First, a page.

Old Shop, corner of Fleet Street and Chancery Lane in 1799details

[Picture: Old Shop, corner of Fleet Street and Chancery Lane in 1799]
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Old Shop, corner of Fleet Street and Chancery Lane in 1799

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The general character of shops in olden London was to have the wares exposed openly to the street, without any barrier of glass between the buyer and seller. Wherever our old topographers and chroniclers give a representation of a London shop—at least [before] the time of Queen Anne [1702 – 1714]—this was the observable feature. The shop, too, unlike those of modern days, was generally smaler than the rooms above, on account of the overhanging of each floor or story beyond the one beneath it. There are yet remaining at the south end of Gray’s Inn Land, and in a few other parts of London, specimens of this curious variety of domestic architecture; although most of such houses now display the luxury of a window to the shop. (p. 386)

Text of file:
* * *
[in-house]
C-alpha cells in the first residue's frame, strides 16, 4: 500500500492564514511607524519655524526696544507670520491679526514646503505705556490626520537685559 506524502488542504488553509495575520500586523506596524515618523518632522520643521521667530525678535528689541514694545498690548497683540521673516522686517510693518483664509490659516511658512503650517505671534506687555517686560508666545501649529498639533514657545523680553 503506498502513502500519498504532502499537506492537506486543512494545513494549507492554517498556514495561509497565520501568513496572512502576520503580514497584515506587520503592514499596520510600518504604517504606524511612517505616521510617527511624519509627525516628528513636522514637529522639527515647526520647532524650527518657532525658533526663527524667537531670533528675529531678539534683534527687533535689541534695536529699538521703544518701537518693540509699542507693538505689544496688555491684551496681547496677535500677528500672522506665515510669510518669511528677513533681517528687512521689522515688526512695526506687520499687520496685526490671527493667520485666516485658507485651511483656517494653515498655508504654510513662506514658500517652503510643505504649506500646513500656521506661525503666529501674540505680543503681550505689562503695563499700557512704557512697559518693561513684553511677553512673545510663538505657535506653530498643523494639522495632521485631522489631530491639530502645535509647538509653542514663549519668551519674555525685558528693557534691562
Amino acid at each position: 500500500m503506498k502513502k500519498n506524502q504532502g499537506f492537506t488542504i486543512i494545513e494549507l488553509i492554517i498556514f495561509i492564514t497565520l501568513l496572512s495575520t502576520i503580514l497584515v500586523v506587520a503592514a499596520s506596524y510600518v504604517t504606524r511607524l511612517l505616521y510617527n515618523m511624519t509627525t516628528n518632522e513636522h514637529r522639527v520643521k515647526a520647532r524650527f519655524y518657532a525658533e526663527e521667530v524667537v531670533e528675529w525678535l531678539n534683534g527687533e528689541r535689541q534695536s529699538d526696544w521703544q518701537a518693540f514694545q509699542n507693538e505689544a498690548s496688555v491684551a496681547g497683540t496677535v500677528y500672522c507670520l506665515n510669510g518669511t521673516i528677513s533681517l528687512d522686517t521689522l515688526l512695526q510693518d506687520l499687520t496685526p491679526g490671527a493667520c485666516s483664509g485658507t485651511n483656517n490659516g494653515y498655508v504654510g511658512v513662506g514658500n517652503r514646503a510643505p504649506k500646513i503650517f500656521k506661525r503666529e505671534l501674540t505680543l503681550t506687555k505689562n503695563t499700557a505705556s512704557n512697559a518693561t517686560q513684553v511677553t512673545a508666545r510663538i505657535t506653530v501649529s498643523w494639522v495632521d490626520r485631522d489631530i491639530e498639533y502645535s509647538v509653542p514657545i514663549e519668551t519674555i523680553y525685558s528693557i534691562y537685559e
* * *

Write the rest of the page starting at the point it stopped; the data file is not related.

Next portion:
There is a print in Smith’s ‘Antiquities of London,’ of which we give a copy at the head of our paper, of a house which stood at the corner of Chancery Lane so late as the year 1799, where now stands the large and modern residence and shop of a robe-maker. If this house had not undergone alteration, then it would seem to show that shop-winders were tolerably common in the time of Edward VI. [1547 – 1557], the date to which the house was referred. The print presents to view a small double-parted shop, having hanging on the

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